Doige v. British Columbia

[2008] B.C.H.R.T. 158
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Plaintiff Roland Doige alleged that the health premium policies of the Ministry of Finance of British Columbia discriminated against him as a single person. A single beneficiary of the Medical Services Plan (“MSP”) paid a monthly premium rate of CAD 54.00, which was up to CAD 6.00 more per person than would be paid by a beneficiary with: either a spouse or one child; a spouse and one or more children; two or more children and no spouse.

Mr. Doige stated that requiring single people to pay more per person than married people violated s. 8 of the Human Rights Code (non-discrimination on the basis of family status and marital status). As of 2004, Mr. Doige had not paid the full CAD 54.00 premium; instead he had paid CAD 48.00, which was the charge per person for a two-member family. From 2006 onwards, Mr. Doige was receiving premium MSP assistance although he was paying a lower MSP fee.

Ministry of Health representatives testified on the background and purpose of MSP. They testified that single people were better able to acquire premium assistance because the calculation was made based on combined household income. They also testified that as MSP was a form of tax it should be viewed from a holistic “ability to pay” perspective resulting from the Ministry’s calculation of MSP premium rates in a “larger provincial taxation picture”.

The Tribunal held that the facts of this case were not a prima facie breach of s. 8 of the Human Rights Code because the Plaintiff’s higher health premium fees did not undermine his dignity.

Under the Human Rights Code, the complainant bore the burden of proving his complaint on the balance of probabilities which required him to establish a prima facie case that he was discriminated against on the grounds alleged. The respondent then bore the burden of proving that it had a bona fide and reasonable justification for action and that it reasonably accommodated the complainant.

The Tribunal held that Mr. Doige’s case satisfied the first two elements for a prima facie case of discrimination: first, the law indeed distinguished between Mr. Doige and others “on the basis of marital and family status”. Second, this status was the basis for differential treatment. However, the Tribunal determined that the facts of the case did not satisfy the third element: Mr. Doige’s treatment was not substantively discriminatory and it had not demeaned his dignity. This analysis was made from the perspectives of both the Plaintiff and a reasonable person and considered the Supreme Court of Canada’s non-exhaustive list of four contextual factors for determining whether a claimant’s dignity had been demeaned (Law v. Canada (Minister of Employment and Immigration), [1999] 1 S.C.R. 571.)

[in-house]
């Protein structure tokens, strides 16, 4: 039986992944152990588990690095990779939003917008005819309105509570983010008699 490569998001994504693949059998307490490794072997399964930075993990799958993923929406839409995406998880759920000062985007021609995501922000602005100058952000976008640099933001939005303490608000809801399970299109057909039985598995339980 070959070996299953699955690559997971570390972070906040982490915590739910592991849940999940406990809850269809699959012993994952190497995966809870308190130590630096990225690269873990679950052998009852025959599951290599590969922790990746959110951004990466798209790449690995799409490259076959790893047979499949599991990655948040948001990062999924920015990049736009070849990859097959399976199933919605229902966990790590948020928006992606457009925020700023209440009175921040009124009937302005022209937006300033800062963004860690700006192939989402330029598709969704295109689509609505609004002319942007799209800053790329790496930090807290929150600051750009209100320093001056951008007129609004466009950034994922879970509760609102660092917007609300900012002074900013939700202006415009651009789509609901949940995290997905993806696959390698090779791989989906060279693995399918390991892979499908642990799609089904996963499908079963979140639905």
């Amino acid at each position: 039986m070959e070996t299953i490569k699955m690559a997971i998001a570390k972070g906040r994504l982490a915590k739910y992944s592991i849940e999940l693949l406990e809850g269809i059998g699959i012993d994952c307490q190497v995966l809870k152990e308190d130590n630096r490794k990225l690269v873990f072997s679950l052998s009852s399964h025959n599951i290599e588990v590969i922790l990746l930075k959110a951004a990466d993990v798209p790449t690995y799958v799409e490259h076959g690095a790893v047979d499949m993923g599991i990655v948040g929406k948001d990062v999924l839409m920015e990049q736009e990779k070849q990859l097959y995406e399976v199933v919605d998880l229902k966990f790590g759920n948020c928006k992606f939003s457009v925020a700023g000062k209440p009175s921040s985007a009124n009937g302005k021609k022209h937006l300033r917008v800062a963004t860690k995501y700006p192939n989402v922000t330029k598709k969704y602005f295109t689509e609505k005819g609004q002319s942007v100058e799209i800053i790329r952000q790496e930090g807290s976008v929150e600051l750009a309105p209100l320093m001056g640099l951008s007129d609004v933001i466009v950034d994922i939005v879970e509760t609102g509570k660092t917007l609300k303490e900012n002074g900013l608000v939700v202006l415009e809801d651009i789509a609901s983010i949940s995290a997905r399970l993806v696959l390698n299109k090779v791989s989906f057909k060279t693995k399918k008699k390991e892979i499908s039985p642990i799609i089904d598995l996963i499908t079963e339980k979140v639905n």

The Tribunal concluded that economic loss by itself was an insufficient “substantive disadvantage”. Mr. Doige’s higher premiums did not impede his access to health care, and more generally, did not impede single persons’ access to health care.

 

“The real issue in the complaint is whether Mr. Doige has established that this differential treatment is discriminatory in a substantive and purposive sense. Does the differential treatment impose a burden on Mr. Doige in a manner that reflects the stereotypical application of presumed group or personal characteristics, or which otherwise has the effect of perpetuating or promoting the view that, as a single person, he is less capable or worthy of recognition or value as a human being or as a member of Canadian society? For the reasons which follow, I find that Mr. Doige has not established that the differentiation in the premium rates is substantively discriminatory.” Paras. 52 and 53.

The Supreme Court identified four possible contextual factors that may be relevant to determining whether a claimant’s dignity has been demeaned:

a) A pre-existing disadvantage, vulnerability, stereotyping or prejudice experienced by the individual or group;

b) The ground upon which the claim is based and the nature of the differential treatment;

c) The ameliorative purposes or effects of the impugned legislation; and

d) The nature and scope of the interests affected.” Para. 55.

“I cannot find that the premium rates, viewed as part of this complex system, demean single individuals in any way. There is no evidence showing that single individuals are subject to pre-existing disadvantage. The differential rates are not premised upon stereotypical views of the needs and abilities of single individuals, and in no way perpetuate the view that single individuals are less capable or worthy of recognition or value as human beings or as members of Canadian society. Single individuals are not marginalized, ignored, or devalued by the premium rates. While I accept that Mr. Doige finds these differential rates to be unfair and incomprehensible, I find that a reasonable person, fully apprised of the circumstances, would not see those rates as insulting or demeaning.” Para. 76.

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